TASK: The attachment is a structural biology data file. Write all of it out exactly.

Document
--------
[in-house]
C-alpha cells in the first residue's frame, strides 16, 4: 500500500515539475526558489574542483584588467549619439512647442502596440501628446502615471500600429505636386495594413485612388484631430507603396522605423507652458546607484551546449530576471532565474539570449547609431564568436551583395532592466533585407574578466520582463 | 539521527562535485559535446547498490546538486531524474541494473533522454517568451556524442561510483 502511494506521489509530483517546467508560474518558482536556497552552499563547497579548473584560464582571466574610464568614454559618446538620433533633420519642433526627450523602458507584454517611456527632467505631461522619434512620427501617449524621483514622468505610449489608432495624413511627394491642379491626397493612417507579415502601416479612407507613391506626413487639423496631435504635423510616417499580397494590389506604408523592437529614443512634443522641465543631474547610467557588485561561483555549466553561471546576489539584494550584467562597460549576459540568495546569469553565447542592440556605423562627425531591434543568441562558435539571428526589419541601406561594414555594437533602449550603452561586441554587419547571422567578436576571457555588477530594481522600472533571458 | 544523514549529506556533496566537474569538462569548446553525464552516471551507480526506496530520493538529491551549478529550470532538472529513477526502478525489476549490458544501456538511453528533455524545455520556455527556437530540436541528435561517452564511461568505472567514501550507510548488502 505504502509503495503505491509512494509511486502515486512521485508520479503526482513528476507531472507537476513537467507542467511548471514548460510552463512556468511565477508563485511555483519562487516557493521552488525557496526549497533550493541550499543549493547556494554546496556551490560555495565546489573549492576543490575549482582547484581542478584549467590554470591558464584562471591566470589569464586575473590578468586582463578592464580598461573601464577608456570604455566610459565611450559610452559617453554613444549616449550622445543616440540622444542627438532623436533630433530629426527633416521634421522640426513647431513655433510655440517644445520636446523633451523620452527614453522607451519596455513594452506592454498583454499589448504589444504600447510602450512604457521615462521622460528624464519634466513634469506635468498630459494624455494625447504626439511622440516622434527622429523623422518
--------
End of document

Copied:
[in-house]
C-alpha cells in the first residue's frame, strides 16, 4: 500500500515539475526558489574542483584588467549619439512647442502596440501628446502615471500600429505636386495594413485612388484631430507603396522605423507652458546607484551546449530576471532565474539570449547609431564568436551583395532592466533585407574578466520582463 | 539521527562535485559535446547498490546538486531524474541494473533522454517568451556524442561510483 502511494506521489509530483517546467508560474518558482536556497552552499563547497579548473584560464582571466574610464568614454559618446538620433533633420519642433526627450523602458507584454517611456527632467505631461522619434512620427501617449524621483514622468505610449489608432495624413511627394491642379491626397493612417507579415502601416479612407507613391506626413487639423496631435504635423510616417499580397494590389506604408523592437529614443512634443522641465543631474547610467557588485561561483555549466553561471546576489539584494550584467562597460549576459540568495546569469553565447542592440556605423562627425531591434543568441562558435539571428526589419541601406561594414555594437533602449550603452561586441554587419547571422567578436576571457555588477530594481522600472533571458 | 544523514549529506556533496566537474569538462569548446553525464552516471551507480526506496530520493538529491551549478529550470532538472529513477526502478525489476549490458544501456538511453528533455524545455520556455527556437530540436541528435561517452564511461568505472567514501550507510548488502 505504502509503495503505491509512494509511486502515486512521485508520479503526482513528476507531472507537476513537467507542467511548471514548460510552463512556468511565477508563485511555483519562487516557493521552488525557496526549497533550493541550499543549493547556494554546496556551490560555495565546489573549492576543490575549482582547484581542478584549467590554470591558464584562471591566470589569464586575473590578468586582463578592464580598461573601464577608456570604455566610459565611450559610452559617453554613444549616449550622445543616440540622444542627438532623436533630433530629426527633416521634421522640426513647431513655433510655440517644445520636446523633451523620452527614453522607451519596455513594452506592454498583454499589448504589444504600447510602450512604457521615462521622460528624464519634466513634469506635468498630459494624455494625447504626439511622440516622434527622429523623422518